Monday, November 15, 2021

Remembrance

World War I veteran Joseph Ambrose, 86, 
at Vietnam Veterans Memorial in 1982
photo credit: Mickey Sanborn, Dept of Defense, Wikimedia Commons Public Domain

United through invisible links stronger than titanium are people who live in genuine democracies worldwide. Regardless of local or national differences, consistently valued is the appreciation of freedom.

At certain times of the year, at home, school, or workplace, we pay tribute to all who have saved so many countries from tyranny. We pause in memory of the veterans who served, so that we live free; and we experience again the truth that sanity may rule, when tyrants don't. 

This year at 11 am, on the eleventh day of the eleventh month, the "complete suspension of all our normal activities" to observe two-minutes of silence felt specially significant, with remembrance genuinely reaffirmed at the national level.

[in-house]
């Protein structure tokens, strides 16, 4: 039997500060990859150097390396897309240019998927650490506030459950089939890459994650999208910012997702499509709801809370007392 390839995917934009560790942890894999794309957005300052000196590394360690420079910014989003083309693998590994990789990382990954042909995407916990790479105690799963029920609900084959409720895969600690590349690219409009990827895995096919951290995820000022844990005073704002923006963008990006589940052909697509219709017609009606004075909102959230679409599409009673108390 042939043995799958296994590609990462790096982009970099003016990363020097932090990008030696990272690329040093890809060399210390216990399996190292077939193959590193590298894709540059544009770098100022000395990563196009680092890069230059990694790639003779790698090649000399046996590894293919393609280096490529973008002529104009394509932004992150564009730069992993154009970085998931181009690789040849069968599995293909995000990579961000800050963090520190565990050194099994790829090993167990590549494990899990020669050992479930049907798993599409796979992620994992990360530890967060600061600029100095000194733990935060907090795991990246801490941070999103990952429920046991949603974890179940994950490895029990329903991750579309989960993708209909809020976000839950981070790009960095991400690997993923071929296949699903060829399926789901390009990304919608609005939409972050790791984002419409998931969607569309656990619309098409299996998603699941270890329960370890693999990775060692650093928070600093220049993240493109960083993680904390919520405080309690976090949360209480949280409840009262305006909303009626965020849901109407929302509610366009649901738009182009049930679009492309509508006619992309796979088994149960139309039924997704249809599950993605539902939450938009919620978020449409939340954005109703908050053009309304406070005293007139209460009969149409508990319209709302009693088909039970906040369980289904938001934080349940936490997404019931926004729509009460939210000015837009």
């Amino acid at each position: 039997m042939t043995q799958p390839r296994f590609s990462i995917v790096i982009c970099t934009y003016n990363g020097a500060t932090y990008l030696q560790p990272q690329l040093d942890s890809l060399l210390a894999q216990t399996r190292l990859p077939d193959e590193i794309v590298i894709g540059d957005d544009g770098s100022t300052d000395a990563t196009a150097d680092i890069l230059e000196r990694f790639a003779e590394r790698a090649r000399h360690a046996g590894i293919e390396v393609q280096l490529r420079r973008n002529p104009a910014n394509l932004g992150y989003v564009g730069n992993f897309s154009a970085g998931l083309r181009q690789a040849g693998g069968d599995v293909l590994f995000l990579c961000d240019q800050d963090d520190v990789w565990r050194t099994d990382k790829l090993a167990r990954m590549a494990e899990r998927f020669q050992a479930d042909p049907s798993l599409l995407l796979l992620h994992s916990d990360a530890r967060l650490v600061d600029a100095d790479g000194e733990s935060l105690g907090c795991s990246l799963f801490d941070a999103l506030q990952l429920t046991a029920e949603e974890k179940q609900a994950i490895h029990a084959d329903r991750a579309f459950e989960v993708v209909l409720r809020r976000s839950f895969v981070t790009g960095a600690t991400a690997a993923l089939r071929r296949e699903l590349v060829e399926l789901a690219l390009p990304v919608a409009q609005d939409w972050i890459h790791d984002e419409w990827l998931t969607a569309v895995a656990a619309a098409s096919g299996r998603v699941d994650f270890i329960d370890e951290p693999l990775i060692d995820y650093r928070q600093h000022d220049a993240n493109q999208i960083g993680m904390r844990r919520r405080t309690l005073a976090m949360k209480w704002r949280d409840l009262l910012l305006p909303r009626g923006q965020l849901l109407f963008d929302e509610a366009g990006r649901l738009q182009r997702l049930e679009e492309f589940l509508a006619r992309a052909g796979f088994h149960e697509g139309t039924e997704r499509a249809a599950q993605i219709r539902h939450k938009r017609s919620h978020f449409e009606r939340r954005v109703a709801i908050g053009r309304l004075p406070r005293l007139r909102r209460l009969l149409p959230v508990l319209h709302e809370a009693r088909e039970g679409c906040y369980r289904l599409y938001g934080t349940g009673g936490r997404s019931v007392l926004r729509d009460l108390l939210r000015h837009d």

Likewise, much appreciated from across the miles was a friend's email with spectacular photos attached of poppies projected onto the shell-like sails of the Sydney Opera House. [here] 

The email referred also to what Country Life in the UK has described as "a mammoth new work recounting the First World War, week by week... a rich tapestry of courage, camaraderie and love." The four-volume publication titled As We Were, at over 2,200 pages by David Hargreaves and Margaret-Louise O'Keeffe, reminds of the pain, dignity, and contradictions of a war that was touted to end all wars. This work is well reviewed by David Crane in The Spectator, 27 February 2021. [here] 

The huge loss and efforts in 20th century wars especially, along with the losses and sacrifices of veterans in too many wars since, link us in a legacy of commitment to sustain freedoms of thought, speech, and association--within democracies. Lest we forget.